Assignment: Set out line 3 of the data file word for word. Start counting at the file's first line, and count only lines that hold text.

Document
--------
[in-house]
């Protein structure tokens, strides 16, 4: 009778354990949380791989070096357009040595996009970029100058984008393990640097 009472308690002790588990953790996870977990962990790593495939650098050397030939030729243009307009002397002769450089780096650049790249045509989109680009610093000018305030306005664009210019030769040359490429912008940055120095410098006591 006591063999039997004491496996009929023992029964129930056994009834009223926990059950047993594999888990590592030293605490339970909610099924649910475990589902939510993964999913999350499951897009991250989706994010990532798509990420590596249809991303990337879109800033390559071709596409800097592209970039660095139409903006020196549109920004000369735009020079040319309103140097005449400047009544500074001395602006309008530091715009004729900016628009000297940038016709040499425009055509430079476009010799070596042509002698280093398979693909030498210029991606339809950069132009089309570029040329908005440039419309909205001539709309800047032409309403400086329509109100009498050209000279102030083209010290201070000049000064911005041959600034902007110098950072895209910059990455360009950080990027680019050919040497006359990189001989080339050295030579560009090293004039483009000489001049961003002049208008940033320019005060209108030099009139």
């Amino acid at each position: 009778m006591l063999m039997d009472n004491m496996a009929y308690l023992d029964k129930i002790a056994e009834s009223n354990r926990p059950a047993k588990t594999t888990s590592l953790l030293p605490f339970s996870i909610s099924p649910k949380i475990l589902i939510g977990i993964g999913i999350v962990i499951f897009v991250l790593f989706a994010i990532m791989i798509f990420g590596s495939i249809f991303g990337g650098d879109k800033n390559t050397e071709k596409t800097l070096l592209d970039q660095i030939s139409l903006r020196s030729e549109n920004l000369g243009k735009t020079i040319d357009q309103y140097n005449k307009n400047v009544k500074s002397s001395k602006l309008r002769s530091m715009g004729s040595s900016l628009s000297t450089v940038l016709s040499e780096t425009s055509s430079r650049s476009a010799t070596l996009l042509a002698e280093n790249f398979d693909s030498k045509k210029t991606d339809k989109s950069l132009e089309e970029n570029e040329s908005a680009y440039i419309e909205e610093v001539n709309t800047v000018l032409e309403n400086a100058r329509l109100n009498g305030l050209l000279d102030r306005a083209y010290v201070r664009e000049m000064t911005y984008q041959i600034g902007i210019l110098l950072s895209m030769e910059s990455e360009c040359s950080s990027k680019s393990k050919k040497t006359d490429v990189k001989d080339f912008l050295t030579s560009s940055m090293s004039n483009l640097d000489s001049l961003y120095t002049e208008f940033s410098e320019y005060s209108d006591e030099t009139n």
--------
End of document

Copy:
């Amino acid at each position: 009778m006591l063999m039997d009472n004491m496996a009929y308690l023992d029964k129930i002790a056994e009834s009223n354990r926990p059950a047993k588990t594999t888990s590592l953790l030293p605490f339970s996870i909610s099924p649910k949380i475990l589902i939510g977990i993964g999913i999350v962990i499951f897009v991250l790593f989706a994010i990532m791989i798509f990420g590596s495939i249809f991303g990337g650098d879109k800033n390559t050397e071709k596409t800097l070096l592209d970039q660095i030939s139409l903006r020196s030729e549109n920004l000369g243009k735009t020079i040319d357009q309103y140097n005449k307009n400047v009544k500074s002397s001395k602006l309008r002769s530091m715009g004729s040595s900016l628009s000297t450089v940038l016709s040499e780096t425009s055509s430079r650049s476009a010799t070596l996009l042509a002698e280093n790249f398979d693909s030498k045509k210029t991606d339809k989109s950069l132009e089309e970029n570029e040329s908005a680009y440039i419309e909205e610093v001539n709309t800047v000018l032409e309403n400086a100058r329509l109100n009498g305030l050209l000279d102030r306005a083209y010290v201070r664009e000049m000064t911005y984008q041959i600034g902007i210019l110098l950072s895209m030769e910059s990455e360009c040359s950080s990027k680019s393990k050919k040497t006359d490429v990189k001989d080339f912008l050295t030579s560009s940055m090293s004039n483009l640097d000489s001049l961003y120095t002049e208008f940033s410098e320019y005060s209108d006591e030099t009139n």